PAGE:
Wednesday, May 2, 2012
Sorry I haven't posted a review lately, but big things are happening for us and its been a little crazy of late. My reading time has been sparse, but I've managed to finally get through a rather large book I was working on. But this review is instead about a book I read in between waiting for the library to let me check the big one out again, and which was much more manageable and enjoyable.
Dragon's Gate is written by Laurence Yep, a prolific author of children's and young adult books that tell stories centering around Chinese immigrants and their stories. This particular book of his is about a young man who lives a good life is China but dreams of going to the "Golden Mountain" of America with his father and uncle, who proclaim it to be a wonderful place. Through unexpected circumstances he ends up going to the Golden Mountain and finds out that it is not at all what he expected. He joins his father and uncle who work blasting through a mountain to build the railroad. The Chinese workers are treated poorly and unfairly as they work on the "Dragon's Gate" as they call it. The boy Otter helps the other workers see the way they are being treated and begins a small revolt that leads to a strike. The workers are able to negotiate for better treatment, but it forever changes young Otter and makes him see the world in a different way.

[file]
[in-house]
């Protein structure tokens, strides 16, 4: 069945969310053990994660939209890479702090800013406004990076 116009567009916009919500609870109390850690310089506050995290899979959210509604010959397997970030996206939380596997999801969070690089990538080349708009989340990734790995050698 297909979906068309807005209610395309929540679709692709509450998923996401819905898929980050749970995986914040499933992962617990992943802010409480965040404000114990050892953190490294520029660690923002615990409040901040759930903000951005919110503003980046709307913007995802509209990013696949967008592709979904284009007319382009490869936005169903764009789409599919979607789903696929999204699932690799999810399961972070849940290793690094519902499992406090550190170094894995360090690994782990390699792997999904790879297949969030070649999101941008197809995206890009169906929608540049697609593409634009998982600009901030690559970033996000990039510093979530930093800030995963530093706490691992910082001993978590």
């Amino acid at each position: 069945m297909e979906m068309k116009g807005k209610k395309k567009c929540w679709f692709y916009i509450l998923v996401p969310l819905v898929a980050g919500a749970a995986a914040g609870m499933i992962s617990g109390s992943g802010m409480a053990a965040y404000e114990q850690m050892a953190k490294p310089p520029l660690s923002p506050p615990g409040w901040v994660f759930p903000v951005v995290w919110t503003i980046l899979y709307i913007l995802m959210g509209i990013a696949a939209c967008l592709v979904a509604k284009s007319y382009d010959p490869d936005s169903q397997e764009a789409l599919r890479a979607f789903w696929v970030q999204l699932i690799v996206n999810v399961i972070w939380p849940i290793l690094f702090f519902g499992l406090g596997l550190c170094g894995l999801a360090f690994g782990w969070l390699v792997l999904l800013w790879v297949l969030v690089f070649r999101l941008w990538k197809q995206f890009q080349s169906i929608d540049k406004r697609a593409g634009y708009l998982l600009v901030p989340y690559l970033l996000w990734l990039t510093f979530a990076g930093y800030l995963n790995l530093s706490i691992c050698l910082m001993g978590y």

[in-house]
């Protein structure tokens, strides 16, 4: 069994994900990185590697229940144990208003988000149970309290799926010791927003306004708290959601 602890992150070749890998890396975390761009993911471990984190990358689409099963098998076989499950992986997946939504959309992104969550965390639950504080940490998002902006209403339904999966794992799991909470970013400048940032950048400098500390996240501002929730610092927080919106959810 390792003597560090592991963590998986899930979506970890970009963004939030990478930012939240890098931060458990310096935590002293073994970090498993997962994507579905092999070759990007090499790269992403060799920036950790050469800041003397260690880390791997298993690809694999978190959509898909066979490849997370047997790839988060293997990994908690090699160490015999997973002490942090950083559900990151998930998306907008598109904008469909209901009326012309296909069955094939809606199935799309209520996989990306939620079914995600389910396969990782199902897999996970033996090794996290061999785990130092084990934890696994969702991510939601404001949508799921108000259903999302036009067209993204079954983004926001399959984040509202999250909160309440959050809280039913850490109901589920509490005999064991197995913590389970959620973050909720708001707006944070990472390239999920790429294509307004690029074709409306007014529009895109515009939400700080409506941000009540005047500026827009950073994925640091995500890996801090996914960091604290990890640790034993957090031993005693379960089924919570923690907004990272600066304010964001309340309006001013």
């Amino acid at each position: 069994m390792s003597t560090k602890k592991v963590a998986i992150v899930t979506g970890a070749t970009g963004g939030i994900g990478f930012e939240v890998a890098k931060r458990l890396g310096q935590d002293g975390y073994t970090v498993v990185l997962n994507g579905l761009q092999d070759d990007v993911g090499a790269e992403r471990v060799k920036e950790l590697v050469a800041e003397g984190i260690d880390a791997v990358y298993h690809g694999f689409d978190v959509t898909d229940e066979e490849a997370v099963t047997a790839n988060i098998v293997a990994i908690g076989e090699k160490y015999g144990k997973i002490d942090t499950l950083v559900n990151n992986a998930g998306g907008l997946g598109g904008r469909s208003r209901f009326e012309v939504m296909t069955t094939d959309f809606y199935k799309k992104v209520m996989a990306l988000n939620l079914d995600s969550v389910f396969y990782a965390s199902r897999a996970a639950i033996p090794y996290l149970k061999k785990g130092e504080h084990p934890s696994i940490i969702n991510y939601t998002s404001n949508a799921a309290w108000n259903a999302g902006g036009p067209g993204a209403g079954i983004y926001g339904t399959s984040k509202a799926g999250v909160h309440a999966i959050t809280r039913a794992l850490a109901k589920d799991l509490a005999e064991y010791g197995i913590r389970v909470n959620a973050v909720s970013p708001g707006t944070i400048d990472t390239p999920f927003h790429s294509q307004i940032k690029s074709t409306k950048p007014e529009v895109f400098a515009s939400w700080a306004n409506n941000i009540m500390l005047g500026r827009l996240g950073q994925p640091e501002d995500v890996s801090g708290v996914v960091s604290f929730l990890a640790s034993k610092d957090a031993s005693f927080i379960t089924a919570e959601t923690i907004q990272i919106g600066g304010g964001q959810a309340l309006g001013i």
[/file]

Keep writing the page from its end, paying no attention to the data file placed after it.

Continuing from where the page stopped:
I enjoyed this story because it was based on true events. It started with a lovely story about a small part of Chinese culture at the time, and then it moved into the terrible and true story of the Chinese immigrants that made much of the railroad and the Western expansion possible. Yep does a fabulous job of understating things and not making them too melodramatic, mostly because a story like this does not need anything added to it to make it poignant, important, and touching. I'm not the only one who thinks this is a great book since it won a Newbery Honor Award in 1994.